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Digital banking has revolutionised business and transformed the world of finance from the days where any activity necessitated a trip to your local branch. However, this convenience brings a new range of risks.
A scam has arisen where cybercriminals phone people and trick them into downloading malicious software on to their computer which gives the attacker remote access. Through social engineering, they then coax the victim in to becoming an accomplice to the crime by divulging access codes enabling the attacker to make fund transfers seemingly legitimately. Two care homes have already been victims of the scam, costing one of them, £1.6m according to a national newspaper.
HOW TO PROTECT YOURSELF
If you respond to a phone call from your bank asking you to divulge any information about your account – refuse to do so. Instead, politely terminate the call, independently obtain the contact number for your bank and call them back to discuss the matter.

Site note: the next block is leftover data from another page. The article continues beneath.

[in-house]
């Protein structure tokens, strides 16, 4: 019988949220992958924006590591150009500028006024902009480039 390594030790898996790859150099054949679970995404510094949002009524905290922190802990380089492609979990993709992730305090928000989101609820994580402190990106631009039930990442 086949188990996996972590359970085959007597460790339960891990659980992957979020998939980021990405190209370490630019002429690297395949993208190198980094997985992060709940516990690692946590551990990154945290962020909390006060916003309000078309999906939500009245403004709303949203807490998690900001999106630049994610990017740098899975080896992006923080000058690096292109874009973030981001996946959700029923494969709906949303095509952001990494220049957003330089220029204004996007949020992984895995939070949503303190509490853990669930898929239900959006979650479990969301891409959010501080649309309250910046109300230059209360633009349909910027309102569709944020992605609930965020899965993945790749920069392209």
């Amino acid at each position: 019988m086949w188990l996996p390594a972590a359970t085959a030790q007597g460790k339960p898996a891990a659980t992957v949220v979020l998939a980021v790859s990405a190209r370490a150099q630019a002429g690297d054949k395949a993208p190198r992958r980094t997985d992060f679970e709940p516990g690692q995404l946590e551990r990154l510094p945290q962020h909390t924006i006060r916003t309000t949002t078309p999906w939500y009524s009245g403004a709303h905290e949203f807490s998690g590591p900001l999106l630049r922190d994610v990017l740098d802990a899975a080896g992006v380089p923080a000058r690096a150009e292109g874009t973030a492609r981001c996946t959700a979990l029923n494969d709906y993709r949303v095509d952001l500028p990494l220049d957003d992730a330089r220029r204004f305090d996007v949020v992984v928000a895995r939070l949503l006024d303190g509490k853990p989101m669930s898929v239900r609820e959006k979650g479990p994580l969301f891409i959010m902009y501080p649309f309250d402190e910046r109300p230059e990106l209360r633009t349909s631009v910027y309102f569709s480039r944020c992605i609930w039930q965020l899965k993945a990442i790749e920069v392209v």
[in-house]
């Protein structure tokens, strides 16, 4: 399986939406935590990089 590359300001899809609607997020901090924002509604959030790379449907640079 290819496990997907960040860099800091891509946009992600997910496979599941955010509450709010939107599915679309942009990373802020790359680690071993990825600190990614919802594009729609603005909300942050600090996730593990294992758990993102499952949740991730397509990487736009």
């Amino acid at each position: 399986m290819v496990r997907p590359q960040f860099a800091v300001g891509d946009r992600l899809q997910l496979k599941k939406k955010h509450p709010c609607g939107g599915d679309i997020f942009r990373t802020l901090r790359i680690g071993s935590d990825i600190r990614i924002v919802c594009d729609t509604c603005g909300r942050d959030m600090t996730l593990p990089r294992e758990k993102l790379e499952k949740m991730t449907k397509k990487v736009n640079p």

Some banks will issue requests via text message (SMS) or authenticator app to approve purchases. They will never phone you to discuss these transactions. You are free to respond to these requests, but do not divulge any sensitive information. Merely confirm whether the transaction is legitimate or fraudulent.
YOUR BANK WILL NEVER ASK YOU:
- For your password in full
- To install any software on to your computer
- For remote access to your computer
Your bank will only ever ask for personal details or authentication codes for transactions that you are initiating, – i.e. if you are making an online purchase or have called via telephone banking to make a bank transfer.
Your bank will never ask you to transfer money from one account to another.
If you are ever in any doubt about an incoming phone call from your bank – terminate the call, obtain your bank’s contact number independently and call them back.